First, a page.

15 years to the iPhone: From a secret project to a device that has made history
Disappearing engineers, windows without windows, a broken marriage, a wireless antenna and one device that changed humanity: this is the secret history behind the birth of the iPhone, which this week marks 15 years since its introduction
Friday, 07 January 2022, 15:35 Updated: 15:37
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The iPhone was born out of hatred.
According to Scott Forestol, who would later become the head of the iPhone's software division and who was involved in its creation, and who left Apple in 2012, the iPhone was born out of hatred.
One version of hatred was the personal disgust that Steve Jobs felt toward a senior executive at Microsoft, in those days, a fierce and direct competitor to Apple.
The same senior was hosted one day for dinner at the home of Jobs, who had not liked the man before.
The senior bragged to him about a new device that Microsoft is developing, a tablet computer with a touch screen powered by a pen, something that at the time Apple did not have at all.
The iPhone was born out of hatred.
IPhone 2G (Photo: GettyImages)
The second version of the hatred, was more trivial and less personal: all the executives at Apple hated their phones.
In those days of the early 2000s, the common smartphones were from BlackBerry, Nokia and others, most of them awkward, with a tiny keyboard, and generally very uncomfortable to use and with a shocking user experience.
Steve Jobs unveils first iPhone:
Several Apple executives have tried to convince Steve Jobs, the legendary founder and CEO of Apple, that the company should enter the smartphone market and fix it, including Tony Fadel, who is known in some circles as the "father of the iPod." Fadel, by the way, left years later. Apple went on to establish the smart home products company NEST, which would later be acquired by Google for about $ 3 billion.
Indeed, there was already a precedent for this:
the iPod. MP3 for the elderly among our readers), according to it and "corrected" it.
executives tried to persuade Jobs somewhere around 2004 to do the same for the smartphone market at the time, but Jobs hesitated.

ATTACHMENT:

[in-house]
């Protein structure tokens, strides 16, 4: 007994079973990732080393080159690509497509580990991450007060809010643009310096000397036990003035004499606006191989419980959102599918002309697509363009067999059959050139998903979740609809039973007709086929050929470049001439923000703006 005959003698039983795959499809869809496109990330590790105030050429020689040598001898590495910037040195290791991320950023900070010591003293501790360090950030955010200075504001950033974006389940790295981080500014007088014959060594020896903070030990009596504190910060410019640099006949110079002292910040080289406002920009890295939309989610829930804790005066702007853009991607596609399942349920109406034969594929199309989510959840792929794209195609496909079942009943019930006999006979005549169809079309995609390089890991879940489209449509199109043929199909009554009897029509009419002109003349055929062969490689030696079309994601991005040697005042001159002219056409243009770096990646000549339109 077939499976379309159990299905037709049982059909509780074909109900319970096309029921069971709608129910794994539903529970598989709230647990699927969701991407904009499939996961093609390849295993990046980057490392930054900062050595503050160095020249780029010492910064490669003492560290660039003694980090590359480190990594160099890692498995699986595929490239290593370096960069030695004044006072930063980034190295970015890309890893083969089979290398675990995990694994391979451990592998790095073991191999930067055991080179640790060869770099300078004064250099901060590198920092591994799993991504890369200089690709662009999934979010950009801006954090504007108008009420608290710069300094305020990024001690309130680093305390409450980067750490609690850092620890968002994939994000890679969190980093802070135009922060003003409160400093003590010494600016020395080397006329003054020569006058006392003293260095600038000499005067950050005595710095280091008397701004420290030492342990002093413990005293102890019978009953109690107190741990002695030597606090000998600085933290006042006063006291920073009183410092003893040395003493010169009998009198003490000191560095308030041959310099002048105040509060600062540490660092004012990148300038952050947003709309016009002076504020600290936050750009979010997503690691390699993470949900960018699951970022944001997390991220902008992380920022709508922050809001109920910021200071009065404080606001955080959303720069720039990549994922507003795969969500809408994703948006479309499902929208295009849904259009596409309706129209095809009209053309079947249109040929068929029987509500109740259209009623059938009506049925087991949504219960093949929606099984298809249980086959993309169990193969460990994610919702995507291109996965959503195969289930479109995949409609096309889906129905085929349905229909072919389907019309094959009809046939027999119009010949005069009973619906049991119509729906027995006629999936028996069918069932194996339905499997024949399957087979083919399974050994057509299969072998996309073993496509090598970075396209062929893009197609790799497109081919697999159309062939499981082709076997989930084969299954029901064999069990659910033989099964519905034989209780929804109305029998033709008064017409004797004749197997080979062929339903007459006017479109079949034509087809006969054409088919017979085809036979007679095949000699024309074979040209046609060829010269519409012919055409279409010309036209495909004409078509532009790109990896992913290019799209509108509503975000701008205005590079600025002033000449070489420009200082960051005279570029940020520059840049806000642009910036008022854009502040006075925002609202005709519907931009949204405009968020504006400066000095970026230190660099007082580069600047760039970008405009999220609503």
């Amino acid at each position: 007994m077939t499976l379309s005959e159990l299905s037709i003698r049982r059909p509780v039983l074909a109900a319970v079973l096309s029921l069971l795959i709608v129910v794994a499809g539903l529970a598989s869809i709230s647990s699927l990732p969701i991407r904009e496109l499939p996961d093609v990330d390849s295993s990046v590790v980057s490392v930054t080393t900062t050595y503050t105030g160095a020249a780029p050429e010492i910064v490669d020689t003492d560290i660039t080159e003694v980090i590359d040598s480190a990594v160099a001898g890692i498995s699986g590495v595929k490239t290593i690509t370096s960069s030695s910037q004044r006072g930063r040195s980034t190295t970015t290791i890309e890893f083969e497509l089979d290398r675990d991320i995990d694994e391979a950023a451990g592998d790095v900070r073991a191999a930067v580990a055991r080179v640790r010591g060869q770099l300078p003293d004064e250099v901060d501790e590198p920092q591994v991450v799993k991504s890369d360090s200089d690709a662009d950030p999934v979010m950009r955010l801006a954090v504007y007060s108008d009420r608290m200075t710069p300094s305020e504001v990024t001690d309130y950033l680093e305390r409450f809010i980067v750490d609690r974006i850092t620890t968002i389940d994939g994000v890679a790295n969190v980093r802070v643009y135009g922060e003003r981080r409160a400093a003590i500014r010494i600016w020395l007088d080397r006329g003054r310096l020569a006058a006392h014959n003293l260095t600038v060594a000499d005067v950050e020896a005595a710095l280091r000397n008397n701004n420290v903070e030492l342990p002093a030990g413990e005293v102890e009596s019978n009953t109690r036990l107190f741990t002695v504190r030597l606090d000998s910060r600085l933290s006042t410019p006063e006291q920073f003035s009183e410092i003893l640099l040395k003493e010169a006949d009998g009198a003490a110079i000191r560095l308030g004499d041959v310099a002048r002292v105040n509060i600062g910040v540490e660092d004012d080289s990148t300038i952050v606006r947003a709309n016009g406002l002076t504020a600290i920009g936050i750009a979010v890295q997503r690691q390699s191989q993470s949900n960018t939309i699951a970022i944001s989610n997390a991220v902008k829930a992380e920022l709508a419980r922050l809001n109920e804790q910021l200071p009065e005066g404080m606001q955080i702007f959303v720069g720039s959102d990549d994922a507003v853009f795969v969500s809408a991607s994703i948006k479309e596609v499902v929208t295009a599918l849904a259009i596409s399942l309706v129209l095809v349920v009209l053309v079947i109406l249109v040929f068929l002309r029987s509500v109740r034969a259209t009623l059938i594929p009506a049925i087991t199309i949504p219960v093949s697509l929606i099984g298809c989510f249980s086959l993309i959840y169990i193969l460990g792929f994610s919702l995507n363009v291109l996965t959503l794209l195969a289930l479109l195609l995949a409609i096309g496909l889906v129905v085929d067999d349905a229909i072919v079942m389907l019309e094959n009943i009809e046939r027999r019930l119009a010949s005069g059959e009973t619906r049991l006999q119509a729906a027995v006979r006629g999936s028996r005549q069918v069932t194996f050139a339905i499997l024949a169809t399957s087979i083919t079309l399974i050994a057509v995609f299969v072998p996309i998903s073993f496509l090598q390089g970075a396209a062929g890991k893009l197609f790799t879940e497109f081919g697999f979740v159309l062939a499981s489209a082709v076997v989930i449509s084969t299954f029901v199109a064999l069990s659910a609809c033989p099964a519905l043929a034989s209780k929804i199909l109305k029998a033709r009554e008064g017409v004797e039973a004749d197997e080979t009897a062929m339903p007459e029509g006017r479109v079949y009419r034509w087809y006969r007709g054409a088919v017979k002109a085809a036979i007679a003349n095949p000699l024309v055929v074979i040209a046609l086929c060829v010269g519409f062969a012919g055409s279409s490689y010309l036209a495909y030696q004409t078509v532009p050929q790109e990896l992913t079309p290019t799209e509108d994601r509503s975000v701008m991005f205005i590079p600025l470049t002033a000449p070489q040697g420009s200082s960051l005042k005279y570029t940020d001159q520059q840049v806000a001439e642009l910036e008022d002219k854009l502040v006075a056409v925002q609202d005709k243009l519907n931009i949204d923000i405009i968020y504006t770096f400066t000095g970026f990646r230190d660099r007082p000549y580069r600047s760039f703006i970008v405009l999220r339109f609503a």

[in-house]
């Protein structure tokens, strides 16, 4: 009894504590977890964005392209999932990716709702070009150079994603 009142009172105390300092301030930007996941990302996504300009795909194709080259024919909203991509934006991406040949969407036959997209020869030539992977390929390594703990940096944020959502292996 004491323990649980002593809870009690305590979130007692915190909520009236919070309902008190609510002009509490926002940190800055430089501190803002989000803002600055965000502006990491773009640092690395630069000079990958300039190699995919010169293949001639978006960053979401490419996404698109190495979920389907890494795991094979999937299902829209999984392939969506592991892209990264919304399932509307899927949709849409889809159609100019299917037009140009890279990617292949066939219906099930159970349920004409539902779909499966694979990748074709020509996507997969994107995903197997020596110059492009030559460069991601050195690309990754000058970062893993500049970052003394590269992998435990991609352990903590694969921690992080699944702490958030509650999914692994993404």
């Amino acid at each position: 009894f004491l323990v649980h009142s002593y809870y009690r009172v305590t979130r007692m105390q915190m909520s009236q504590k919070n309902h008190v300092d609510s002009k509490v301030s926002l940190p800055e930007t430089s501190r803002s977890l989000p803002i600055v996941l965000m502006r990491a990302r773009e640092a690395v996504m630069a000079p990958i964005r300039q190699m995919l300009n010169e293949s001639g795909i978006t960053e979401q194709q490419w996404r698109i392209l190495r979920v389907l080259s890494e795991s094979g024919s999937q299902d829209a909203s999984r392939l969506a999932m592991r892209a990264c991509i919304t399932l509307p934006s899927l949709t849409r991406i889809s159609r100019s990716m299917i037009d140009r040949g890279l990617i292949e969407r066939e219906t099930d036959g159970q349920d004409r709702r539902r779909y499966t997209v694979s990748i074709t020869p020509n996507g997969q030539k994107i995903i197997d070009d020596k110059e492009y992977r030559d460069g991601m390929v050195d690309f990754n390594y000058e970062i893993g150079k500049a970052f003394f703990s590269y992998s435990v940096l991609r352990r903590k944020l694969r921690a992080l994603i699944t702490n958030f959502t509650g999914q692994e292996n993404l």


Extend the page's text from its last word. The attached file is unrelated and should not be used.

The situation of the early 2000s where people walk around everywhere with two devices, a telephone and a music player, is going to change, the devices are about to merge.
Apple had success with only one device, and zero presence on the other device.
Although she tried to make an iTunes phone together with Motorola called "Rocker", its interface was problematic, storage was limited and the phone was not successful.
A second thing brewing in the background, was the growth of the mobile internet, which was still in its infancy at the time.
However, it was clear to everyone that the business was about to break out and explode.
The first iPod - released in its convenient pulley interface (Photo: AP)
ITunes from (Photo: GettyImages)
One of the persuaders was Mike Bell, who came from Motorola and worked at Apple for 15 years (the writer of these lines went out to meet Bell in 2013) on November 7, 2004 late at night he sent Jobs an email: "Steve, I know you do not want to make a phone call. But here's why we need to do it: Johnny Abe (Apple's legendary product designer - N.L.), has some cool designs for future iPods that no one has seen yet.We need to take one of them, wrap it in Apple software, And build a phone ourselves instead of putting our software on other people's phones. "
Jobs called him immediately.
They argued about it for hours and Bell introduced him to the theory of convergence, explaining to Jobs that the world phone market was going to be the next big thing.
Finally Apple's founder was convinced.
The project was launched, under a heavy veil of secrecy.
Another concept: an iPod-based phone (Photo: Apple)
The chairs are empty